MINERS’ STRIKE 40TH ANNIVERSARY: Workers who crossed pickets had cars smashed and homes vandalised

Miners who broke the 1984 miners’ strike and went to work during the miners were targeted by their colleagues and shunned by their communities.
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The National Coal Mining museum has put together a series of accounts from people involved in the 1984-85 miners’ strike at its 40th anniversary.

Among the accounts given are from those who did not take part in the strikes or went back to work before the industrial action was over.

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Those miners were often referred to as “scabs” by striking miners and ostracised from their communities.

Miners Strike October 4, 1984, police and pickets at Woolley CollieryMiners Strike October 4, 1984, police and pickets at Woolley Colliery
Miners Strike October 4, 1984, police and pickets at Woolley Colliery

To the workers on strike it was a betrayal of the movement.

Many of those who did work told their stories anonymously to the museum.

NCM chief executive Lynn Dunning said: “In our exhibition we are presenting experiences not expressing opinions.

"It is about how individual people experienced the strike.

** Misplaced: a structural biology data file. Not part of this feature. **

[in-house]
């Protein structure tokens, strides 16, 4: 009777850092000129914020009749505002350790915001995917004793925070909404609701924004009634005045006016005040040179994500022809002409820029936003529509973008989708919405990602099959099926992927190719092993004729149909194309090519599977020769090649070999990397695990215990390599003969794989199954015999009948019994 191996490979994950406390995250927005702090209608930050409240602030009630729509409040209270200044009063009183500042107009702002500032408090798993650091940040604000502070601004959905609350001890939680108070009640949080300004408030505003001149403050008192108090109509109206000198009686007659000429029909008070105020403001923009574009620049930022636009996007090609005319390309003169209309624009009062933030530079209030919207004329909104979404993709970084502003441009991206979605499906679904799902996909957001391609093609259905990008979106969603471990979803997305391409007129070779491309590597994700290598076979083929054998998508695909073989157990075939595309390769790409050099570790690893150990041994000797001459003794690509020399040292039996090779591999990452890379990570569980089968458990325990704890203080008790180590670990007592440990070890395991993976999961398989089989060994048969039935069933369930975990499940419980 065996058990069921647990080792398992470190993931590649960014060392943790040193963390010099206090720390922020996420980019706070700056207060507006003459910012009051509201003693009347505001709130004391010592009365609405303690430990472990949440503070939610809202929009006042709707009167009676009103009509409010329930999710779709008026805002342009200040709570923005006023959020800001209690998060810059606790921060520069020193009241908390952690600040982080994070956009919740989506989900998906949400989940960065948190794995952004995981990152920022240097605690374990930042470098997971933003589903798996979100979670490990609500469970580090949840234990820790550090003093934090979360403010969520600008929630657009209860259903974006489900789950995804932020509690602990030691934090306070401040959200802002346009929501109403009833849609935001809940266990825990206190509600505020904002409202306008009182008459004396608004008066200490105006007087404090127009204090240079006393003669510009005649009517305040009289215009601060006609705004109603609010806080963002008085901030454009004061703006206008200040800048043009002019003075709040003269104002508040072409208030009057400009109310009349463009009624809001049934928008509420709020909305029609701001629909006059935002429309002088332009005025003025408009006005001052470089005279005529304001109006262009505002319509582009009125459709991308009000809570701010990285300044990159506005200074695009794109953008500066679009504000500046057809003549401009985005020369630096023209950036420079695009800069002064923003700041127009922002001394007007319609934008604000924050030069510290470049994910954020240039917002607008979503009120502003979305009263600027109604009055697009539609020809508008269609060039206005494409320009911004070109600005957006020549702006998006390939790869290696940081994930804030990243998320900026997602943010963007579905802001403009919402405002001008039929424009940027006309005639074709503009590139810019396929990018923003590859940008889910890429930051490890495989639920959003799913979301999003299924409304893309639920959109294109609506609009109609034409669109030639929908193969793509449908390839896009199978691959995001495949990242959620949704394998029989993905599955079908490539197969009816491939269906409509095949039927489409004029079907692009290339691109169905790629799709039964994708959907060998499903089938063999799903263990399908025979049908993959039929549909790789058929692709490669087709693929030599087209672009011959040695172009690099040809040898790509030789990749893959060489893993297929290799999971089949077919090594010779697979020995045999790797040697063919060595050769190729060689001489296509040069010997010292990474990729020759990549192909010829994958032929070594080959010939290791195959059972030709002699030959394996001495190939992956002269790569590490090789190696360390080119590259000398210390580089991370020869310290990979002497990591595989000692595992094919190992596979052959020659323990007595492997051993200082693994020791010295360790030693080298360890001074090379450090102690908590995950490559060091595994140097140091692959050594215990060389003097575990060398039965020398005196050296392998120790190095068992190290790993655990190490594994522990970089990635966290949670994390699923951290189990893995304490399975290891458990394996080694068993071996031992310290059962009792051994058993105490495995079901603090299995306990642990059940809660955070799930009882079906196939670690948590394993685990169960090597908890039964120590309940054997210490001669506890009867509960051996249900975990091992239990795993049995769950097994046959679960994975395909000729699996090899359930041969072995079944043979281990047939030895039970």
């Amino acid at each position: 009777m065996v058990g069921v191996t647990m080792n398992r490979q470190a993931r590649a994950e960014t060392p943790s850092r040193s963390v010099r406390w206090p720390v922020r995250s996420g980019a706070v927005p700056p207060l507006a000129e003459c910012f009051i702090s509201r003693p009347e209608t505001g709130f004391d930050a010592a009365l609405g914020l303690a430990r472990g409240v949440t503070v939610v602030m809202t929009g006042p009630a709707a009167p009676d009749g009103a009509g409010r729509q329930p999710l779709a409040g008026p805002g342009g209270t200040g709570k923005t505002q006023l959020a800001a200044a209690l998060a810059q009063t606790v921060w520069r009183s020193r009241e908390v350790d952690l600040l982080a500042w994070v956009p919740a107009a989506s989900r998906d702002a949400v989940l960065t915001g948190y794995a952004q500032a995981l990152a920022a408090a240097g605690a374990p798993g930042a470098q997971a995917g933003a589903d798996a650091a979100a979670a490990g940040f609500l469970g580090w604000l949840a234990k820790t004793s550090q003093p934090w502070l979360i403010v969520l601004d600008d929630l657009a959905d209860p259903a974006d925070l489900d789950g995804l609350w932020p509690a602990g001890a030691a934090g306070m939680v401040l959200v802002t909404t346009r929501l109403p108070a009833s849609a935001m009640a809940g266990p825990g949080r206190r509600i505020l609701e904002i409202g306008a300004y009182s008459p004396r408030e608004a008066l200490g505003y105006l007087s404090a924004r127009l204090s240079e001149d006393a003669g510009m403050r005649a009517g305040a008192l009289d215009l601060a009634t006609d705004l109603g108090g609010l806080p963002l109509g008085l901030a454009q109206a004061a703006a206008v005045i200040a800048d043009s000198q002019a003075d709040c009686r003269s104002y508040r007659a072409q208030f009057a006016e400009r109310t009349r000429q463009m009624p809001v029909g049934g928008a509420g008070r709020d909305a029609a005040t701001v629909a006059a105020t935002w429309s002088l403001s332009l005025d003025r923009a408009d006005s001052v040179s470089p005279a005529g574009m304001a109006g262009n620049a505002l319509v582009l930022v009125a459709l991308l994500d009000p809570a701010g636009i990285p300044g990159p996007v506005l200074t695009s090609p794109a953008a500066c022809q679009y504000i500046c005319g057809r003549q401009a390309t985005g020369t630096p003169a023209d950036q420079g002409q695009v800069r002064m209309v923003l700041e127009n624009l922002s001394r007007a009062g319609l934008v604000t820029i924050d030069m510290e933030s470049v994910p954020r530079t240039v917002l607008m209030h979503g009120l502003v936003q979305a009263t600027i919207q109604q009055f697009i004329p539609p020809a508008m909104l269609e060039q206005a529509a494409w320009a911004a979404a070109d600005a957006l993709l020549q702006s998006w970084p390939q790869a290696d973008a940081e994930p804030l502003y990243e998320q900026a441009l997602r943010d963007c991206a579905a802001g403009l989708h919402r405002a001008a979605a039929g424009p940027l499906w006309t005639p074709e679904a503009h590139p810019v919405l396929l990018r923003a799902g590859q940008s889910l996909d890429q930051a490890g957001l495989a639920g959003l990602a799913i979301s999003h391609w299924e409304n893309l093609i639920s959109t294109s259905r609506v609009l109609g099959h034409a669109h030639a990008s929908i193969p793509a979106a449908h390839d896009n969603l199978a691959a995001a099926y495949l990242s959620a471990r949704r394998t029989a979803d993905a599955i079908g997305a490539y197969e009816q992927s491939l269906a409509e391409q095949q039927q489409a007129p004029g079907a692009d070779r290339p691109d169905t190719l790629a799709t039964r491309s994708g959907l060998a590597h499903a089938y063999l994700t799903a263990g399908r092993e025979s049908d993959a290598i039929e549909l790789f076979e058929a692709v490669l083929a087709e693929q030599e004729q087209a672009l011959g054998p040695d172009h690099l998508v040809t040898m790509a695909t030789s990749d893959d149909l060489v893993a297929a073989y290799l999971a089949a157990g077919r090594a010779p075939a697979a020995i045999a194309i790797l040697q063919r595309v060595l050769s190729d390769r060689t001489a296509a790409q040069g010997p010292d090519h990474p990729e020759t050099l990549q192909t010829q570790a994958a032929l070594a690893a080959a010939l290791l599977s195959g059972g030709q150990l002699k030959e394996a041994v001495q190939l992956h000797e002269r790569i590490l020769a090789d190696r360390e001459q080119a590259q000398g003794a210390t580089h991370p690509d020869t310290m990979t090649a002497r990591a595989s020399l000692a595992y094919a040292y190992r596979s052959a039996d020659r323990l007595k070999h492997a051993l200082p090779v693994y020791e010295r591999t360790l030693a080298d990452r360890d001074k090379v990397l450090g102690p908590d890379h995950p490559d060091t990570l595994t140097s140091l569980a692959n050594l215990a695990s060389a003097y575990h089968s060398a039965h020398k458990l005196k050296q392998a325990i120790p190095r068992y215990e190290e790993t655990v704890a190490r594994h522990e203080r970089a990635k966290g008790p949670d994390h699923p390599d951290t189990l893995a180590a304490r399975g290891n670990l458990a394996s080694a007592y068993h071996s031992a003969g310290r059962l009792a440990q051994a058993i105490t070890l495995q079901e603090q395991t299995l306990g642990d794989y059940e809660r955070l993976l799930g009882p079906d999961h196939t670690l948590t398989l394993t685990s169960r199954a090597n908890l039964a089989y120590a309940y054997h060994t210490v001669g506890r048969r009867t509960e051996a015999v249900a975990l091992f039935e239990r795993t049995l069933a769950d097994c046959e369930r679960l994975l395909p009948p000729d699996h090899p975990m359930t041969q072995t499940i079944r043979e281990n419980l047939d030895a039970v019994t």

"A worker who crossed a picket talks about how they literally smashed his car to bits. His windscreen was smashed. The man was 60. He was so broken he never went back to work after that.

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“Another who didn't strike kept a pickaxe handle by his bed, such was his fear. Others carried weapons in their car because they were scared.”

The NCM saw pictures of people's homes dubbed with graffiti and others boarded up for protection.

Lynn said: “People went back for many reasons. People struggled with their mortgages.

"No one expected the strike to go on as long as it did. People were facing real hardship and people felt it wasn't going anywhere.

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"There were different reasons behind it. People felt pressure from families and friends to continue to strike.”

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Anne Bradley, the lead curator at the museum, said the work was there to encourage people to ask questions.

She said: “People were making decisions they didn't know would still be haunting them today.

“Would you have gone back early? These are the questions we are asking visitors.

“What would you be prepared to break the strike for?”

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She said the issue divided the majority of miners in Yorkshire from those in Nottinghamshire, who largely worked.

"We have had some people come forward to talk but not a lot, and in itself that tells a story.”